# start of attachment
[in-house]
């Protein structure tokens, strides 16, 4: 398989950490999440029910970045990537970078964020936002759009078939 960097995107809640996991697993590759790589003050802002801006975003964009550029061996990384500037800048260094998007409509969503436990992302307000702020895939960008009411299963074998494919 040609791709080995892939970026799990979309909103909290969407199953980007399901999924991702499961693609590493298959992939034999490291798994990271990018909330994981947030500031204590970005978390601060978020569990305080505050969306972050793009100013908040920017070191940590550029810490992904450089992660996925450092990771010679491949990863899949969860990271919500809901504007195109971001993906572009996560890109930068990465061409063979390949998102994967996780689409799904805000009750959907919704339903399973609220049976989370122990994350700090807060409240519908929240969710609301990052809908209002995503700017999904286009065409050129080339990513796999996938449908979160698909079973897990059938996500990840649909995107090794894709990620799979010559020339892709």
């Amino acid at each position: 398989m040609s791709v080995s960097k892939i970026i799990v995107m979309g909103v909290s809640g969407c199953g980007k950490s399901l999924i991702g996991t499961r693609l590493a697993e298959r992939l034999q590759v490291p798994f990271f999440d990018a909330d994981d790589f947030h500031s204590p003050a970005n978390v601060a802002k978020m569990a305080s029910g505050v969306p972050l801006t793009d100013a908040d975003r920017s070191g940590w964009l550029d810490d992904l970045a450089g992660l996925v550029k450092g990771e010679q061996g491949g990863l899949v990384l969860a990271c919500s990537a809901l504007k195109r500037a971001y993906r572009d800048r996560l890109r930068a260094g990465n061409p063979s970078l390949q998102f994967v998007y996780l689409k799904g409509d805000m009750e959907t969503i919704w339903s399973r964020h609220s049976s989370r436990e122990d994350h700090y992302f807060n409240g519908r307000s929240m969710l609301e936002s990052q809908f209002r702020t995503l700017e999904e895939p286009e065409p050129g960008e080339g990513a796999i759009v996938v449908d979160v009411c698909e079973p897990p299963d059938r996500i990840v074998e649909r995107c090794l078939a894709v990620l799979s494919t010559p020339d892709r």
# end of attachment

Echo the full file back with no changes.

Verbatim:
[in-house]
């Protein structure tokens, strides 16, 4: 398989950490999440029910970045990537970078964020936002759009078939 960097995107809640996991697993590759790589003050802002801006975003964009550029061996990384500037800048260094998007409509969503436990992302307000702020895939960008009411299963074998494919 040609791709080995892939970026799990979309909103909290969407199953980007399901999924991702499961693609590493298959992939034999490291798994990271990018909330994981947030500031204590970005978390601060978020569990305080505050969306972050793009100013908040920017070191940590550029810490992904450089992660996925450092990771010679491949990863899949969860990271919500809901504007195109971001993906572009996560890109930068990465061409063979390949998102994967996780689409799904805000009750959907919704339903399973609220049976989370122990994350700090807060409240519908929240969710609301990052809908209002995503700017999904286009065409050129080339990513796999996938449908979160698909079973897990059938996500990840649909995107090794894709990620799979010559020339892709």
């Amino acid at each position: 398989m040609s791709v080995s960097k892939i970026i799990v995107m979309g909103v909290s809640g969407c199953g980007k950490s399901l999924i991702g996991t499961r693609l590493a697993e298959r992939l034999q590759v490291p798994f990271f999440d990018a909330d994981d790589f947030h500031s204590p003050a970005n978390v601060a802002k978020m569990a305080s029910g505050v969306p972050l801006t793009d100013a908040d975003r920017s070191g940590w964009l550029d810490d992904l970045a450089g992660l996925v550029k450092g990771e010679q061996g491949g990863l899949v990384l969860a990271c919500s990537a809901l504007k195109r500037a971001y993906r572009d800048r996560l890109r930068a260094g990465n061409p063979s970078l390949q998102f994967v998007y996780l689409k799904g409509d805000m009750e959907t969503i919704w339903s399973r964020h609220s049976s989370r436990e122990d994350h700090y992302f807060n409240g519908r307000s929240m969710l609301e936002s990052q809908f209002r702020t995503l700017e999904e895939p286009e065409p050129g960008e080339g990513a796999i759009v996938v449908d979160v009411c698909e079973p897990p299963d059938r996500i990840v074998e649909r995107c090794l078939a894709v990620l799979s494919t010559p020339d892709r």